people and abandoned the principals which guided our liberation agenda," the
petition read.

"We are calling on our fellow Africans to help us move toward a new
beginning and create a new Zimbabwe which is a true reflection of the one we
envisaged when we were fighting for independence."

Meanwhile, in Harare, about 50 women from the pressure group Women of
Zimbabwe Arise (Woza) demonstrated outside the South African embassy in
Harare on Thursday, calling for an end to human rights abuses in the

Singing protest songs and carrying banners calling for an end to harsh press
and public order laws, the women tied red ribbons on the embassy's perimeter
fence in "memory of those killed and starved to death by the Zimbabwe
regime," said Woza head Jenni Williams.

Williams told Sapa the demonstration was timed to coincide with the opening
of South Africa's parliament.

"We're here to tell (South African President Thabo) Mbeki that we are going
to end his quiet diplomacy in this country. We want more fire."

The demonstration, which lasted for half an hour, ended peacefully when the
women dispersed before police arrived.
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16 September 2004







The appointments to the Delimitation Commission, that were announced by Robert Mugabe yesterday, represent yet another breach of the SADC protocol on elections and further vindicates the MDC’s decision to suspend participation in elections. The majority those appointed have long and close ties to Zanu PF and have no history of independence and fairness.



The protocol is very clear on the need to build transparency and fairness in electoral processes by creating institutional and administrative frameworks that are safeguarded from political manipulation.



This is simply not happening in Zimbabwe. We are going in the opposite direction.



The appointments that have been announced will ensure that the Delimitation Commission (a body tasked with re-drawing constituency boundaries ahead of elections to reflect shifting population patterns) is loaded with individuals who because of their close historical and present ties to Zanu PF can be relied upon to do the bidding of Zanu PF. This is particularly worrying if one has regard to the fact that the MDC has documentary evidence that the process of re-drawing constituency boundaries, ahead of the March 2005 parliamentary elections, has already been carried out, under the instructions and guidance of officers from the notorious Central Intelligence Organisation (CIO).



By appointing new personnel to the Delimitation Commission, in order to provide it with a veneer of independence, and tasking them to carry out the process of amending constituency boundaries ahead of the parliamentary elections, the government is clearly attempting to legitimize and rubber-stamp the discriminatory boundary changes that it has already carried out unlawfully.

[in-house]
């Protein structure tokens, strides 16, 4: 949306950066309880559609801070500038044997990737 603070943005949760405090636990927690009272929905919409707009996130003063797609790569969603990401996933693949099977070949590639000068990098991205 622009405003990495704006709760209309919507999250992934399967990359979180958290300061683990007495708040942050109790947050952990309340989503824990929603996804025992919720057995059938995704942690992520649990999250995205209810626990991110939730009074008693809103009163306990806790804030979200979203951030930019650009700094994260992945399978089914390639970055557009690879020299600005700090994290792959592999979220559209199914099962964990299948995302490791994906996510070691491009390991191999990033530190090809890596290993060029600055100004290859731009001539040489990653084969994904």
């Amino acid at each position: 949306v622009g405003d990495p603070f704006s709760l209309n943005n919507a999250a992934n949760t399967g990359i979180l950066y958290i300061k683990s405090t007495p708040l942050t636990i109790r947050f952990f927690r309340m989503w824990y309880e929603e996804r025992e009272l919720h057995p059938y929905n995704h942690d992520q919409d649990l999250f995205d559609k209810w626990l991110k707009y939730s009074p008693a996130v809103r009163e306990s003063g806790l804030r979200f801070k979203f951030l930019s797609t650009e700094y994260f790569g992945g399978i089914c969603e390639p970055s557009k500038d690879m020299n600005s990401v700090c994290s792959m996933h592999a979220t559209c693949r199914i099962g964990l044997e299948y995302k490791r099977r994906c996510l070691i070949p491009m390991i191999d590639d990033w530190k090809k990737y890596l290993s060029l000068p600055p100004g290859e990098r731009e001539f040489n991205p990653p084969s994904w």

This is not in the spirit of the Mauritius agreement. Yet again the Zimbabwe government is demonstrating how out of touch it is with the goals of the African renaissance.



Similarly, the appointments procedure for the new ‘independent’ Electoral Commission, that were outlined in the Zimbabwe Electoral Commission Bill gazetted on Friday 10 September, will ensure that the government retains a controlling hand over its operations and activities.



This latest ‘reform’ measure demonstrates that the government is being deeply disingenuous with its pronouncements on electoral reform. What is clear is that the government’s package of cosmetic reforms is a deliberate attempt to mislead the nation and the region. The government is trying to create a smokescreen of ‘legitimacy’ behind which it can continue its strategy of consolidating its coercive grip on the electoral processes and ensure pre-determined outcomes.



Professor Welshman Ncube

MDC Secretary General


Notes to Editors:


The new Commission includes the following members:






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Roadblocks set-up to search for maize

[ This report does not necessarily reflect the views of the United Nations]

HARARE, 16 Sep 2004 (IRIN) - Police in Zimbabwe have set up roadblocks on
major roads in a bid to prevent privately acquired maize from reaching urban

Farmers are required to sell all their maize stocks to the state's Grain
Marketing Board (GMB), which, by law, is the sole purchaser of maize and
wheat grown in the country. The GMB also has a monopoly on the distribution
of maize.

The police, in conjunction with officials from the GMB, began conducting
maize searches at roadblocks at the start of the harvest season in the
middle of the year.

All commuters from rural areas are ordered to disembark and their
possessions searched. Any bags of maize confiscated at roadblocks are
forfeit to the state.

Despite the slow-down in official inflation - the annualised inflation rate
stood at 314 percent in August, down from 362 percent in July - prices of
basic commodities have not stopped rising.

This has prompted urban residents to try to purchase maize from rural areas,
rather than pay the higher prices demanded in city shops. However, they must
run the gauntlet of police checks.

"The police took all my bags of maize. It is expensive to buy mealie-meal
[maize-meal] in Harare, and I decided to take maize bags from my rural
area," a disgruntled James Shumba told IRIN.

Another Harare resident, civil servant John Daudi, said he could not afford
to buy maize-meal from the shops. "At the end of every month I visit my
village and collect maize from there, but I travel at night to avoid the
police," he said.

Police spokesman Oliver Mandipaka refused to comment on the issue.

A GMB official, who spoke on condition of anonymity, confirmed that the GMB
had asked the police to set up roadblocks in order catch "illegal marketers"
of maize, as this could "sabotage" government efforts to feed the country.